"Engaging with Climate Change"; edited by Sally Weintrobe, is a beautiful book written by people who care about the world, about nature, and about the well being of all humans. Here is an excerpt from the chapter by John Keene. (highlights by the Frog)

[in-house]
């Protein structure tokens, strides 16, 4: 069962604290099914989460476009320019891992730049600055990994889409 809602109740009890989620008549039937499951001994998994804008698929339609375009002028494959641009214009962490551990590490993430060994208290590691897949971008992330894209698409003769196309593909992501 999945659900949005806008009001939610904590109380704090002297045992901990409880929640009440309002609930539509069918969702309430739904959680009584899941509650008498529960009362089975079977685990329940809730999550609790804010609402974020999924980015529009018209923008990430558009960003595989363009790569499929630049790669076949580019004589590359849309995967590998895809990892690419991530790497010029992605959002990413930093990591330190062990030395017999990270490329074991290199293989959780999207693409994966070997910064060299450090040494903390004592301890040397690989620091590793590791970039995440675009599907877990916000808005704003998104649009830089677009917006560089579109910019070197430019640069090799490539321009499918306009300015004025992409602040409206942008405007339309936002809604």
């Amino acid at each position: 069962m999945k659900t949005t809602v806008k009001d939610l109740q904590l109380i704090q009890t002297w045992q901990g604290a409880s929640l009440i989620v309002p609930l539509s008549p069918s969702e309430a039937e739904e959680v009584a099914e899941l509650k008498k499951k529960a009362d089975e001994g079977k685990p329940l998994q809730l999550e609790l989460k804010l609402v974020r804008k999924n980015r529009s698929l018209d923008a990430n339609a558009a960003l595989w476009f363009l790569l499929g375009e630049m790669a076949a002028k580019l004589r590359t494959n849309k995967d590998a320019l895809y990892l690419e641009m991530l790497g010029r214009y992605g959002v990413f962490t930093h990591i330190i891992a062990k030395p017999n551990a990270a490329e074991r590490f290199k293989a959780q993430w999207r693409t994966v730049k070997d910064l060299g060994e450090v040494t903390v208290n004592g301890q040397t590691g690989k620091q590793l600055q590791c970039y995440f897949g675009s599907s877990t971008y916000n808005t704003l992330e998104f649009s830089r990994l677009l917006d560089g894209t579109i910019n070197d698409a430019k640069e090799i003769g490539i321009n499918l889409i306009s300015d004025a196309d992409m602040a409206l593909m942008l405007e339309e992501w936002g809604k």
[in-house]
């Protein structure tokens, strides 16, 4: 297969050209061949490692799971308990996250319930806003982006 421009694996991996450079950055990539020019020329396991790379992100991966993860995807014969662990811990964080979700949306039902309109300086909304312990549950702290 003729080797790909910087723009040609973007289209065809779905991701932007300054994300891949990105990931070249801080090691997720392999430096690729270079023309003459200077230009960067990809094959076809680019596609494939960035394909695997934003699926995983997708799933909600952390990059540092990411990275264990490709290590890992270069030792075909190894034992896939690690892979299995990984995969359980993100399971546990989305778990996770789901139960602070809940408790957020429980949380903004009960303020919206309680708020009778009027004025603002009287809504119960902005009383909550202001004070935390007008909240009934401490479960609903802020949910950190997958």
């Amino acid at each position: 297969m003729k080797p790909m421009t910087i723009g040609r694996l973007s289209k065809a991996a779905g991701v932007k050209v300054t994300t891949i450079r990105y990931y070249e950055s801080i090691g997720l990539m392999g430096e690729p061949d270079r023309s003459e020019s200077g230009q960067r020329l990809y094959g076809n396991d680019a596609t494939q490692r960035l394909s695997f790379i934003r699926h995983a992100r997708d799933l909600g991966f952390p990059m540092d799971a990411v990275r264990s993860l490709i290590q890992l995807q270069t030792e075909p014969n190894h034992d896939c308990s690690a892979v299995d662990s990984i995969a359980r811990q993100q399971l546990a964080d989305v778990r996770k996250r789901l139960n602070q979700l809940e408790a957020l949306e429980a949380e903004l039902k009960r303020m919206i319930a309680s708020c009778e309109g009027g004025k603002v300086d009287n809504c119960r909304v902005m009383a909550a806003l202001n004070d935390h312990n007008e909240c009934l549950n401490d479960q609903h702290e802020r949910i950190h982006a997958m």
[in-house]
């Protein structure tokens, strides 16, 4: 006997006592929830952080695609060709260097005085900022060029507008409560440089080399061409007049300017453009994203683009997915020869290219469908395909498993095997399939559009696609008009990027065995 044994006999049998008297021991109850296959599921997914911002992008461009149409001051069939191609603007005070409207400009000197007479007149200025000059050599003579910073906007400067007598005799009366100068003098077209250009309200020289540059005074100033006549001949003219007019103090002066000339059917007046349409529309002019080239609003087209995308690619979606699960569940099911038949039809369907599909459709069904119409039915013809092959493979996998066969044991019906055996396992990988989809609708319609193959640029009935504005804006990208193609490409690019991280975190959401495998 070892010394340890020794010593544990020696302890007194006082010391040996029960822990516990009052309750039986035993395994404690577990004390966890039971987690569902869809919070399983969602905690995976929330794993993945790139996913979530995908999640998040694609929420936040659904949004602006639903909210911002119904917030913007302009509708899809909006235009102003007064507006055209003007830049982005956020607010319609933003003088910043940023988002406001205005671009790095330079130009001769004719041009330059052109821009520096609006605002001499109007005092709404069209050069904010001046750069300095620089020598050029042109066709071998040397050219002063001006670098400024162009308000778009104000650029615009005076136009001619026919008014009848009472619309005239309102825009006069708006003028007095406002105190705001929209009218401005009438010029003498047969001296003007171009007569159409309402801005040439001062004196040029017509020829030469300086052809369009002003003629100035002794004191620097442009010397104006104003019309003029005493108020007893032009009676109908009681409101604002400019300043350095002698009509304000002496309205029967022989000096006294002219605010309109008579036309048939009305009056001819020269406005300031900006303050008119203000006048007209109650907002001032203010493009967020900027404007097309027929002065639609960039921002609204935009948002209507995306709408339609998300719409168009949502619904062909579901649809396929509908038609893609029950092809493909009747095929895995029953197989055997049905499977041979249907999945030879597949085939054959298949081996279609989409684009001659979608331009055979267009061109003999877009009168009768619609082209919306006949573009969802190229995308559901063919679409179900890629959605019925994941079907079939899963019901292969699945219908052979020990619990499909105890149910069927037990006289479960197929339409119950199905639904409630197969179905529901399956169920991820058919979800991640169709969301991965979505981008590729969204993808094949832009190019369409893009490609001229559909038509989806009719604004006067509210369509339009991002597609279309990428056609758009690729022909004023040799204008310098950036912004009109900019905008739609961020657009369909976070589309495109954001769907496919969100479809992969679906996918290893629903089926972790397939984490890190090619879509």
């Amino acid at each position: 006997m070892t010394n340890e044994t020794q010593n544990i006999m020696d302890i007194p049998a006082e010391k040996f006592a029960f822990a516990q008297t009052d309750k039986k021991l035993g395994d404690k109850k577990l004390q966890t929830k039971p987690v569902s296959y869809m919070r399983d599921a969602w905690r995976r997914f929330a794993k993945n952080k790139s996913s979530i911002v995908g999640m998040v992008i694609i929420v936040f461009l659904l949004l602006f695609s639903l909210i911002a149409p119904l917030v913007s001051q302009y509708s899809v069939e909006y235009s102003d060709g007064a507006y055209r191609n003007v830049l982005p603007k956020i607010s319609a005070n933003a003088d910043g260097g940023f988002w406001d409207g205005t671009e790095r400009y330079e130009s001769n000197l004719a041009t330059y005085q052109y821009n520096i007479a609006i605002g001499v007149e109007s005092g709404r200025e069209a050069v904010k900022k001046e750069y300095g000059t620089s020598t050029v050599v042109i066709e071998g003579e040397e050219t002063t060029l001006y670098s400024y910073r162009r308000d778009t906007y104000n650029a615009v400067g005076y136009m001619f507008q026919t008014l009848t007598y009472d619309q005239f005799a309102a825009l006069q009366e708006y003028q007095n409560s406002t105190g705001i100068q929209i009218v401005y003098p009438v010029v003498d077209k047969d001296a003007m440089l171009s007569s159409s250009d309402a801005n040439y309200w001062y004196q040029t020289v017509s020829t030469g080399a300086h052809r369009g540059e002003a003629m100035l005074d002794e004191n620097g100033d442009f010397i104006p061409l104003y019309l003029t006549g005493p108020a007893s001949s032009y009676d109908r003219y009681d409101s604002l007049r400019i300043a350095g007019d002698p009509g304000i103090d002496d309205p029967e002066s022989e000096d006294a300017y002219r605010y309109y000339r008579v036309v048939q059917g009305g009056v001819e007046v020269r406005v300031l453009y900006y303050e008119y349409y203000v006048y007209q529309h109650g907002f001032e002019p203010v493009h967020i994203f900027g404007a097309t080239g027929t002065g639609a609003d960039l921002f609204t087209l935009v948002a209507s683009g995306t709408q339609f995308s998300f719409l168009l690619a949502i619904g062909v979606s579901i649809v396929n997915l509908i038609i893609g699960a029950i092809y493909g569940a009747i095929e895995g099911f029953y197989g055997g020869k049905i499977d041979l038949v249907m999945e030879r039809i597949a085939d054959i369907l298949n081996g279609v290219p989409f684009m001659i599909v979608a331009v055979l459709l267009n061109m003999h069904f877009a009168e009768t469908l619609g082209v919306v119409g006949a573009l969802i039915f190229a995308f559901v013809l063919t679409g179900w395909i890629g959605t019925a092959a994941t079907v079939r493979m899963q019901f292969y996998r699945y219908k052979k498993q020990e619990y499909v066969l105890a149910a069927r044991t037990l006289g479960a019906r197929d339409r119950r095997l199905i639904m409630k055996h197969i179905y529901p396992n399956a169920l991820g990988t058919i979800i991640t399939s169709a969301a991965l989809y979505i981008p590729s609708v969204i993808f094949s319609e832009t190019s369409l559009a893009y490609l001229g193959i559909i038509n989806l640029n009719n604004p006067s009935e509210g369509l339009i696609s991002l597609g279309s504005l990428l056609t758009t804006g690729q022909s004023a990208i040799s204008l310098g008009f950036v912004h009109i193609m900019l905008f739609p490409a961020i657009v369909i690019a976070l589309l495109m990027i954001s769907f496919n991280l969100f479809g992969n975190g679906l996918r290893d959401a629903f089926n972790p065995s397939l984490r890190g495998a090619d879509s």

I suggest that when it comes to how we see ourselves, we live in acurious world of doublethink. In spite of Darwin's contribution linking mankind with its biological heritage and Freud's account of the disowned operations of the mind, our public discourse tends to follow the Enlightenment view that rational thought now predominates, and there is recurrent surprise on finding so frequently that this is not the case. One might say that the problems potentially posed by significant global warming tick all the wrong boxes as far as our evolved, individually learned and group responses to our environment and to danger are concerned. The plasticity of human behavior and the power of language, which have been such an advantage in the development of the species, mean that human individuals have to develop their own models of the world and their relationship to it. These models, which operate to a considerable degree outside awareness, are profoundly affected by experiences in infancy. These partly unavailable and partly disowned assumptions, which powerfully affect our behaviour, are not just the domain of psychoanalysis but are well recognized in folklore, myth and in our literary and dramatic heritage. Sadly, rapid and magnificent technological advances have had little impact on these fundamental processes, which restrict our capacity to comprehend and deal with external reality and to restrain our capacities for self-destruction.